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Ex-San Diego DHS-ICE Union Boss Gets 4 Months in Prison for Hiding Embezzlement

Ex-San Diego DHS-ICE Union Boss Gets 4 Months in Prison for Hiding Embezzlement

A Calgary man has been given a 14-year jail sentence for beating and killing his girlfriend’s 3-year-old daughter. (Shutterstock)

City News Service

City News Service

9/27/2023

Updated: 9/27/2023

SAN DIEGO—A former U.S. Immigration and Customs Enforcement (ICE) officer and ex-president of the union representing ICE employees in San Diego County was sentenced on Sept. 27 to four months in prison for attempting to hide his embezzlement of thousands of dollars in union dues.
Felix Luciano, 61, pleaded guilty earlier this year to a federal count of filing a false financial report, which prosecutors say was intended to conceal that he'd taken $36,000 from the union.
Mr. Luciano served from 2011 to 2018 as president of the American Federation of Government Employees Local 2805, which represents Department of Homeland Security and ICE employees in San Diego and Imperial counties.
The U.S. Attorney’s Office says Mr. Luciano took union dues to pay for his personal expenses, including shopping, travel reimbursements, groceries, dining and dry cleaning.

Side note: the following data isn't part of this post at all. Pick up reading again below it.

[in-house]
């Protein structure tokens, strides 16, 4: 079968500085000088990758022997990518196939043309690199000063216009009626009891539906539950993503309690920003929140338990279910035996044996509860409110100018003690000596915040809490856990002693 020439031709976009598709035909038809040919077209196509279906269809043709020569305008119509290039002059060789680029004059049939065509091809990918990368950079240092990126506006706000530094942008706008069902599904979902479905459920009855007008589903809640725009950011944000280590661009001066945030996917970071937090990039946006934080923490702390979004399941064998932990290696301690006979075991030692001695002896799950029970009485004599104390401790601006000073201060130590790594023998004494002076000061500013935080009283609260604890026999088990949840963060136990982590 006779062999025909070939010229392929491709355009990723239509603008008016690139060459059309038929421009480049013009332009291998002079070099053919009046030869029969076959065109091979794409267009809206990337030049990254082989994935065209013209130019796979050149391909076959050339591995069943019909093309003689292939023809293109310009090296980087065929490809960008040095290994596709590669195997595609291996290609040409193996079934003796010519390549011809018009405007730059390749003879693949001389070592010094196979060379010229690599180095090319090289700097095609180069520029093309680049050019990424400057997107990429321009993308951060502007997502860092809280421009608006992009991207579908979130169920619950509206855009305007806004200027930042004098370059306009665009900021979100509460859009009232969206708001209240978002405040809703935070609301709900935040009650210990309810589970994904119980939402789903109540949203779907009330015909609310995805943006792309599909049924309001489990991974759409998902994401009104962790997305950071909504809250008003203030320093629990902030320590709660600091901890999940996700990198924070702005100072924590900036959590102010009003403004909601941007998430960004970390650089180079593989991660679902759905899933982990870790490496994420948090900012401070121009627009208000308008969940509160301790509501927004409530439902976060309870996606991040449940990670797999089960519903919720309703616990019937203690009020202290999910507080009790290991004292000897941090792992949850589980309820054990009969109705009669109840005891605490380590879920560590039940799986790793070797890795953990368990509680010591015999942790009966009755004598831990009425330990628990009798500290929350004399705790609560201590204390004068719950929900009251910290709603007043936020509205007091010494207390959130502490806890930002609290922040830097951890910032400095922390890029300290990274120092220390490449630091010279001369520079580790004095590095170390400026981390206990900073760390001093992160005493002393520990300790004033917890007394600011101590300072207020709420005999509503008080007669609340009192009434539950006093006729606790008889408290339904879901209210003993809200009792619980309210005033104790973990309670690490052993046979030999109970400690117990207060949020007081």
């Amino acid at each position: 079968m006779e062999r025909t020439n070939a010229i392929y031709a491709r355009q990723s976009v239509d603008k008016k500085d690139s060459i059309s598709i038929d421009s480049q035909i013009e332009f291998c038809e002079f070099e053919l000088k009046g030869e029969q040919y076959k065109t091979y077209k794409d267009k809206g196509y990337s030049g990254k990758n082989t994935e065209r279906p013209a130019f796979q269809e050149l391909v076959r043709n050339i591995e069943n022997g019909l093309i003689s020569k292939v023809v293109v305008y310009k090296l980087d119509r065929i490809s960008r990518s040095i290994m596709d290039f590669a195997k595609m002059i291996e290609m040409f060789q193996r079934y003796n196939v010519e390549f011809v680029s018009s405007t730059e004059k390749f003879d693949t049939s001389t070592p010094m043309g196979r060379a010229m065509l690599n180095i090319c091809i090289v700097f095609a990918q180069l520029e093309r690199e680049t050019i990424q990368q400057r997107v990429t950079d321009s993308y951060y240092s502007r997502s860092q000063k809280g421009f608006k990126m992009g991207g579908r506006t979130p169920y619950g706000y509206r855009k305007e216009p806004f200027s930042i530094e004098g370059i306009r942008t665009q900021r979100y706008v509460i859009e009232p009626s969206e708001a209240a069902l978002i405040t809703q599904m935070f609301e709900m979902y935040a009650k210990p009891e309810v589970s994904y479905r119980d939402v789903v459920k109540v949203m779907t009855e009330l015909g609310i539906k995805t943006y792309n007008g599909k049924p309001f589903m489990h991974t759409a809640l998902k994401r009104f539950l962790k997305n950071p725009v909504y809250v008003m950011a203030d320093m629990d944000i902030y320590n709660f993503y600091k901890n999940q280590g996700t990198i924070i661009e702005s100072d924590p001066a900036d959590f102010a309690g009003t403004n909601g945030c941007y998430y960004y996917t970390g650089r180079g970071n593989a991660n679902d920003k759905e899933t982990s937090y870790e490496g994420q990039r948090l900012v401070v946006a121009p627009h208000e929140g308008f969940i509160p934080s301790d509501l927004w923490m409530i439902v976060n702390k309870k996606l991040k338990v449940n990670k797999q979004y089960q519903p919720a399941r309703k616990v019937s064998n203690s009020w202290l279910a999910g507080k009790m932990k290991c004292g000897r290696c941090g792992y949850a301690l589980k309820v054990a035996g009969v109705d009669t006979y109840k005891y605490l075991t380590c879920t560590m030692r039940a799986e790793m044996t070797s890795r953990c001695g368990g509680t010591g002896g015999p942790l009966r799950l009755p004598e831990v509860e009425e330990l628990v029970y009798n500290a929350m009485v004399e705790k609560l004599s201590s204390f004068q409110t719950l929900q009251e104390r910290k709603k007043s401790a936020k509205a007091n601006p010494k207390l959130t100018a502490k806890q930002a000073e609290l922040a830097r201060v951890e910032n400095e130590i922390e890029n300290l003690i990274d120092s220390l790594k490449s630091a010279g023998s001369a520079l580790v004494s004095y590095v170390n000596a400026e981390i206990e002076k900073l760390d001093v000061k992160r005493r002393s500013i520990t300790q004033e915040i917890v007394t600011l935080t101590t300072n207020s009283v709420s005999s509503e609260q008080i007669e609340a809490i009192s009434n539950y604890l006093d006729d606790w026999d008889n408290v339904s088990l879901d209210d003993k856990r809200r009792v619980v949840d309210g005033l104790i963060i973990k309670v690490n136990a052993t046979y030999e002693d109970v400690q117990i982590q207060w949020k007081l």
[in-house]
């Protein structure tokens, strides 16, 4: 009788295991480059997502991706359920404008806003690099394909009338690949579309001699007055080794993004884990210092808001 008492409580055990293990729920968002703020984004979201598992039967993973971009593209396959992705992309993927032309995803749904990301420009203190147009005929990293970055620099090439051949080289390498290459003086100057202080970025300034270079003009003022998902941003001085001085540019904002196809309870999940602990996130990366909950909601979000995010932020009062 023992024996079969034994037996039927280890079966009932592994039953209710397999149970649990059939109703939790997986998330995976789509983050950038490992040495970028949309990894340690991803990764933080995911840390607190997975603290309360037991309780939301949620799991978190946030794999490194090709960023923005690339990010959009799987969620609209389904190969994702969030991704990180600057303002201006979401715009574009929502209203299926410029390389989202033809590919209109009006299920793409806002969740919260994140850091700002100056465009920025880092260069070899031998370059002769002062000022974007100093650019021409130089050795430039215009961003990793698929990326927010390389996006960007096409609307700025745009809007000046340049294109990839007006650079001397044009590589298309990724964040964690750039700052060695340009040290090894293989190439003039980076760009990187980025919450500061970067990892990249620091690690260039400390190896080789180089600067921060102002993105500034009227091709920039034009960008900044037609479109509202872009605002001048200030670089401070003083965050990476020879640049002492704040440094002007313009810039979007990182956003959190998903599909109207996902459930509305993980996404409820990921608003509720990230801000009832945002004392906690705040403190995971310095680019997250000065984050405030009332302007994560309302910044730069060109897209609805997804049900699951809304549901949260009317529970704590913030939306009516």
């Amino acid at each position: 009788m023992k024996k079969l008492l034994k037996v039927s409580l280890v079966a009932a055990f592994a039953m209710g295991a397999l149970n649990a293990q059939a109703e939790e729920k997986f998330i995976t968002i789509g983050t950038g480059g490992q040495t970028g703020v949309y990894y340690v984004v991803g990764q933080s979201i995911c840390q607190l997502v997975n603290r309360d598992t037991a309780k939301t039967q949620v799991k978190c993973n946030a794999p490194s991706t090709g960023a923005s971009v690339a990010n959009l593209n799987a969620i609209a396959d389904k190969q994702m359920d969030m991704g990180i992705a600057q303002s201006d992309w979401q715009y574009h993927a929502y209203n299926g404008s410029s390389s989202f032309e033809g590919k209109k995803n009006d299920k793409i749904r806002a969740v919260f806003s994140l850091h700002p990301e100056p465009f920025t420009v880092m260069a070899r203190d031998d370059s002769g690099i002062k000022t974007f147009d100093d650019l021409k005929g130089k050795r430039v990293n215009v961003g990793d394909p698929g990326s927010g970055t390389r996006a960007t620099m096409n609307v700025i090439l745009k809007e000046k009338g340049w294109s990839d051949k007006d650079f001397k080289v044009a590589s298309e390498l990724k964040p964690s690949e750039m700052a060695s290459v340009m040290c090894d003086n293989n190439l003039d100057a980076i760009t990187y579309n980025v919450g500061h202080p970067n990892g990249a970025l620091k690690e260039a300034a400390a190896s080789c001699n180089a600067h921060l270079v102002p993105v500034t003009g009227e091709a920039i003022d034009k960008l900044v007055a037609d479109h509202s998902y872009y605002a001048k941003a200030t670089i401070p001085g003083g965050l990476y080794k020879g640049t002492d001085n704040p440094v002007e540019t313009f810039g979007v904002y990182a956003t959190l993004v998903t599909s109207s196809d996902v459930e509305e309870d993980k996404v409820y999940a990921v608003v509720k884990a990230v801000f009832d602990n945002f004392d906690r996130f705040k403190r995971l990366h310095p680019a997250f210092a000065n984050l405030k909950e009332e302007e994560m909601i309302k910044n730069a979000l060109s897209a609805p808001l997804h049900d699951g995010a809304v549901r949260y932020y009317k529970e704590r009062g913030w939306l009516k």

According to a grand jury indictment returned against Mr. Luciano, he used Local 2805’s debit and credit cards to pay for these expenses and wrote checks to himself from the union’s checking account.
Defense attorney Eugene Iredale, who noted his client had devoted a “lifetime of service” to ICE and the U.S. Marine Corps, asked for a sentence of probation and said Mr. Luciano would agree to serve 150 hours of community service.
Mr. Iredale noted that by the time of sentencing, Mr. Luciano had already paid the full restitution of $36,000 and agreed to pay a $10,000 fine.
In explaining Mr. Luciano’s offense, which Mr. Iredale said was “not an attempt to avoid acceptance of responsibility or acknowledgment of wrongdoing,” he stated Luciano regularly worked around 60 hours or more per week as union president, yet the government only paid him up to 40 hours weekly.
Mr. Iredale assured U.S. District Judge Jinsook Ohta that Mr. Luciano was “deeply ashamed” of his conduct.
Mr. Luciano told the judge he was “deeply sorry for my actions” and apologized to the “503 members that I represented.” He said, “I want to put this matter behind me and continue serving the community and be a good to society.”
Prosecutors say Mr. Luciano hid the embezzlement by falsifying the union’s annual financial reports. One such report in 2018 underreported how much money he received from the union, as well as the union’s cash balance, which prosecutors allege was a bid to conceal stolen funds.
Mr. Luciano retired as the local’s president in December 2018 in the course of an audit of Local 2805 by the Department of Labor’s Office of Labor- Management Standards, according to the U.S. Attorney’s Office.
Assistant U. S. Attorney Christopher Alexander said Mr. Luciano learned of that audit about a month prior to announcing his retirement
The prosecutor argued for custody because the embezzlement occurred over multiple years and was “not an isolated incident.”
Judge Ohta said Mr. Luciano “embezzled those union funds at the tail end of what was otherwise an exemplary life serving other people and doing a lot of good,” but said a custodial sentence was warranted due to the “real abuse of trust to the union members.”
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